The rain that had been threatening all afternoon finally fell - Aidan woke to the sound of it, muffled, pleased to note the freshly thatched roof seemed to be free of any leaks.
Not that I should have expected any less, given we spent the better part of two weeks on it.
"And a fine spectacle you made," Maura said, her voice not nearly as sharp as her grin.
There had been many an appreciative glance during the past days, from women and men alike. A few envious ones as well, although (Aidan had noted) few if any directed at Maura, for having the power to compel a pair of princes to undertake so mundane a task.
"Fools, they are not," Gwydion had commented, wryly, and Maura had laughed, and Aidan had felt the way his heart came close to bursting with the joy of it.
"Och, I'd say the two of you are exactly as much trouble as you're worth."
It was a fair enough assessment, Aidan supposed. Trouble. Not on purpose, perhaps, but then, such was the fate of princes - at least in Rhiyana, where peace and prosperity had reigned for as long as anyone was able to remember.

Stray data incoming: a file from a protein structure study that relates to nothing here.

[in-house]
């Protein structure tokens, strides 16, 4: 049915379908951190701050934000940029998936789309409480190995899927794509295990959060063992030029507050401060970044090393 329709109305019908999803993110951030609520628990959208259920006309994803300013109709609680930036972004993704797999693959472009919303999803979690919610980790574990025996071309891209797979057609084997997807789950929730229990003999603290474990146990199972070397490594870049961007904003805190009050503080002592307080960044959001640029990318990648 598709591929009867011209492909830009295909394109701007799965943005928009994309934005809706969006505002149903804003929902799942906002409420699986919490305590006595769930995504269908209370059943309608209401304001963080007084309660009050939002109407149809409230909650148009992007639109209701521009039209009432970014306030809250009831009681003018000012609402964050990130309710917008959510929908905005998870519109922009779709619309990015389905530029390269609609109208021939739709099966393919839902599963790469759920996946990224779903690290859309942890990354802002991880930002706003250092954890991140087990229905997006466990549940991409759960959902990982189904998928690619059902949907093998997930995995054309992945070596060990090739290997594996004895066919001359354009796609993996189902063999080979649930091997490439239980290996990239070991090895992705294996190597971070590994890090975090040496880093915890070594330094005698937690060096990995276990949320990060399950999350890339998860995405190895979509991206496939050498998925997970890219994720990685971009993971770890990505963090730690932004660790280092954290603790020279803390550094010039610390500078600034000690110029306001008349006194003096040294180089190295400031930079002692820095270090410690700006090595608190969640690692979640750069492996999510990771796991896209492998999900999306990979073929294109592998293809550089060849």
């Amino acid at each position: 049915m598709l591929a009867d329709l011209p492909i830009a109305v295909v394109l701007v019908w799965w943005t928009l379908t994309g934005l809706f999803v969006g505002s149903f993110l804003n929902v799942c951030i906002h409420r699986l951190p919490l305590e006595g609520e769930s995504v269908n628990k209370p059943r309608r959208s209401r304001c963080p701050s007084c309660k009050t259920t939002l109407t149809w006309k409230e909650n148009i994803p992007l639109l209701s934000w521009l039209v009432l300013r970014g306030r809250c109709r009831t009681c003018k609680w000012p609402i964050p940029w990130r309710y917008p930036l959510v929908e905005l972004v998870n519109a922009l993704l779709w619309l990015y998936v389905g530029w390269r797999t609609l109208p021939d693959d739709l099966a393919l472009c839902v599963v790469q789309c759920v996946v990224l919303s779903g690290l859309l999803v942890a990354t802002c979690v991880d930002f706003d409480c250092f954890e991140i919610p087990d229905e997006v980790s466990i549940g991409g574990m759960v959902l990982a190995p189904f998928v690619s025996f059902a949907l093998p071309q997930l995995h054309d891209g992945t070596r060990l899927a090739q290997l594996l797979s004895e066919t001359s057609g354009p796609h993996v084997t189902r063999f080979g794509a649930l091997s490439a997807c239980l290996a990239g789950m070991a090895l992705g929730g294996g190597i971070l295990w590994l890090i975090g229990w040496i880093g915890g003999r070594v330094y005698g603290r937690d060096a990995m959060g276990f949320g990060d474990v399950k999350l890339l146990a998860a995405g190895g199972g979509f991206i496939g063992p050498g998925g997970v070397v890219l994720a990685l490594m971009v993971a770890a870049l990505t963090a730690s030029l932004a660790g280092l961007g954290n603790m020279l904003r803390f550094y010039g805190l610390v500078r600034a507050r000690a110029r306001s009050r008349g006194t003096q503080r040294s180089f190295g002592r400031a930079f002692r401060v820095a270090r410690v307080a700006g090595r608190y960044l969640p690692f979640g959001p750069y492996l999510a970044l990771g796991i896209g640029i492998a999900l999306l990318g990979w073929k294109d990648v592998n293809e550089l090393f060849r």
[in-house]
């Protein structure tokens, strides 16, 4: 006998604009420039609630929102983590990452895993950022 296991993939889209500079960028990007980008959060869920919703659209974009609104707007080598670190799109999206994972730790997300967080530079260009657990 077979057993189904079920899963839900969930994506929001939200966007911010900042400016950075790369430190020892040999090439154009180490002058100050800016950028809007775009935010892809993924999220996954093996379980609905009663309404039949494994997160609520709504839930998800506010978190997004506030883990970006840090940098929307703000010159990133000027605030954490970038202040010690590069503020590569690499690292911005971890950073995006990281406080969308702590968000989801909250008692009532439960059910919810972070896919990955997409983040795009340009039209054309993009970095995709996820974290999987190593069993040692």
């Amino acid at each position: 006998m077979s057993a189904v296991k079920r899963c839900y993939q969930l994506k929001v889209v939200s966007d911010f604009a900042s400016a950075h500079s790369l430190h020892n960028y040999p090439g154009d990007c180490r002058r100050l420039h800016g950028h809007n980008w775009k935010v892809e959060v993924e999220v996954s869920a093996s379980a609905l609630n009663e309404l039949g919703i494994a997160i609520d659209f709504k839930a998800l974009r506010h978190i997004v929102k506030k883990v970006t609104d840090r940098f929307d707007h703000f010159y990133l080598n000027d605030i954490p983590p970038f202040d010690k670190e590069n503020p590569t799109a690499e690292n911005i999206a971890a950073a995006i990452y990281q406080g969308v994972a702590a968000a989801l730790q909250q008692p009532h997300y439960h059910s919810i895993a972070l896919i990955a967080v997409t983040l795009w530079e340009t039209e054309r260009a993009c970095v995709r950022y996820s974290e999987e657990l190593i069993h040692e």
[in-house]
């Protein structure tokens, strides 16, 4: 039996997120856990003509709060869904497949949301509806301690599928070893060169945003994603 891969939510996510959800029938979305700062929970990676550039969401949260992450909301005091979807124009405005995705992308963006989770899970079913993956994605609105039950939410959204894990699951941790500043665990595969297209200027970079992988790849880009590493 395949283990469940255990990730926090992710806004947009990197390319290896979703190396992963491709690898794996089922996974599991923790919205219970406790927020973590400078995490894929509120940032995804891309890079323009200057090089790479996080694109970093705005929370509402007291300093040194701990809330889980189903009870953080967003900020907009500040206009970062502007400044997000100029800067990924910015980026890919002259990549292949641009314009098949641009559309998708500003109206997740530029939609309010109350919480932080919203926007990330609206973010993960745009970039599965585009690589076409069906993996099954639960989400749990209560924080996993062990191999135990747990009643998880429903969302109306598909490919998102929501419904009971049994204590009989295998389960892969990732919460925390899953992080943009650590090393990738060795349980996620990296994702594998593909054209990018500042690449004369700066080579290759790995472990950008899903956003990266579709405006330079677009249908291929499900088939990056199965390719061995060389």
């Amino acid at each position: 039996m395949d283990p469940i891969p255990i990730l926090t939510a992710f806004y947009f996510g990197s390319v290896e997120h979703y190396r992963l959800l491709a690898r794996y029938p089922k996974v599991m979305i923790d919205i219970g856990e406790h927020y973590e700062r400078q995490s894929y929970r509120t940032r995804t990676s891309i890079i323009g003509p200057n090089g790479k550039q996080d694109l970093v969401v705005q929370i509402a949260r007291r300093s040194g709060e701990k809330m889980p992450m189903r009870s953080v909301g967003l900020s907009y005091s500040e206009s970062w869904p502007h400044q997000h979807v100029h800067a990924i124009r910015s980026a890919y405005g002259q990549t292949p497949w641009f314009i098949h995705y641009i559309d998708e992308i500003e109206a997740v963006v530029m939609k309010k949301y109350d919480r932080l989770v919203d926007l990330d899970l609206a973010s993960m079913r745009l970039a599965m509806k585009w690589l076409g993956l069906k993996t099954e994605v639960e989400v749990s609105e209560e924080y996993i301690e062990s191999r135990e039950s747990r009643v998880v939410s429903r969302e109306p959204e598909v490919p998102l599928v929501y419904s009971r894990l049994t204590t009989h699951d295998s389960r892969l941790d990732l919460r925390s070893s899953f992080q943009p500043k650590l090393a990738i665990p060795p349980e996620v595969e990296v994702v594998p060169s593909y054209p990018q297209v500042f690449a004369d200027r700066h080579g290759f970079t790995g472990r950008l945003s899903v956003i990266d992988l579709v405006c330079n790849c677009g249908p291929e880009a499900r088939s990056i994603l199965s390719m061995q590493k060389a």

"Lucky that the weather was obliging enough to wait to turn until we were done," he said, knowing better than to try and tease more flattery out of her. With his body still pleasantly sore from the labor, Aidan preferred to leave his vanity unbruised, at least for the moment.
"Was it truly?" Maura asked, her eyes sharper by far than her grin had been. "Luck?"
Not an entirely unfair question, considering. Aidan had wondered himself. The power required would have been considerable, but not impossibly so, provided the clouds and the winds had been amenable.
"My lady, were you to ask for the moon, I would gladly attempt to fetch it to lay it at your feet," he said, feeling Gwydion wake at last.
"I did not ask for dry weather," said Maura.
"Many others in the village did," said Gwydion, softly. "Occasionally, that is enough. Call it luck, if you wish; call it magic. All I can tell you that whatever was done, was not done deliberately. Will that content you?"
"It is an answer to my question, at least." Maura stretched. She was wearing little, but more than either of the two men. "As to contentment - well." She smiled, and this time, there was no sharpness to it whatsoever, only softness.
The ever-deceptive smiles of women.
Would you have them any other way? Gwydion asked. Or her?
Never, Aidan replied, meaning it, knowing Gwydion's answering smile was as soft as his own.